(November 13, 2019) — On the afternoon of November 10, 2019, Bolivian president Evo Morales announced that he would resign. The resignation came amid ongoing conflict that arose in the wake of the October 20 elections. Evo Morales had declared victory in the first round. The opposition—an amalgam of political forces and positions — argued, albeit with no clear evidence, that the vote was marred by fraud.
Three weeks of intensifying clashes between pro- and anti-Evo groups ensued, with mutual accusations of culpability for the violence. An OAS team completed an audit of the vote and announced on November 10 that there were many irregularities. Nonetheless, no hard evidence has appeared to sustain the allegations of wholesale fraud.
On the morning of November 10, in the wake of the OAS declaration, Morales called for new elections. Later that day, with violence intensifying, the military high command made a statement “suggesting” that Evo should resign.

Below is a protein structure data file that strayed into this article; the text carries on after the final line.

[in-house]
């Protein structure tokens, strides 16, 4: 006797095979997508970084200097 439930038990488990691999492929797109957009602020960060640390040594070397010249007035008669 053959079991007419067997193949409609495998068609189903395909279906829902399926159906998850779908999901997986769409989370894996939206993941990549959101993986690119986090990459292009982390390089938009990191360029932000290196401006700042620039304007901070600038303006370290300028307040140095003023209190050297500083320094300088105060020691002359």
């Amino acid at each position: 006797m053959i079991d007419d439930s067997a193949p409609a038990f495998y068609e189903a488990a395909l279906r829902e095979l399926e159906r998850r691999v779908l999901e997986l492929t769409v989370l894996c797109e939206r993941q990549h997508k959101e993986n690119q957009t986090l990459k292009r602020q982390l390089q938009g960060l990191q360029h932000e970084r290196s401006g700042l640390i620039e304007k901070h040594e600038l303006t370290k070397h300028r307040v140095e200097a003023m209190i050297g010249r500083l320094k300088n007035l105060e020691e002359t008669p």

Some left, Indigenous, and progressive sectors in Bolivia, disillusioned with the slow erosion of progressive aspirations under Evo, also made public statements calling on Evo to resign, or to consider doing so.
On November 12, an opposition Senator was unconstitutionally declared president by a handful of legislators in the absence of a quorum. It is important to recognize the multiplicity of factors that led to the current upheaval, including the MAS’ own role and a history of political miscalculations. However, the unfolding pattern of rightist revanchism, the role of oligarchic forces and external actors, and the final arbitrating role played by the military, suggests that we are witnessing a coup.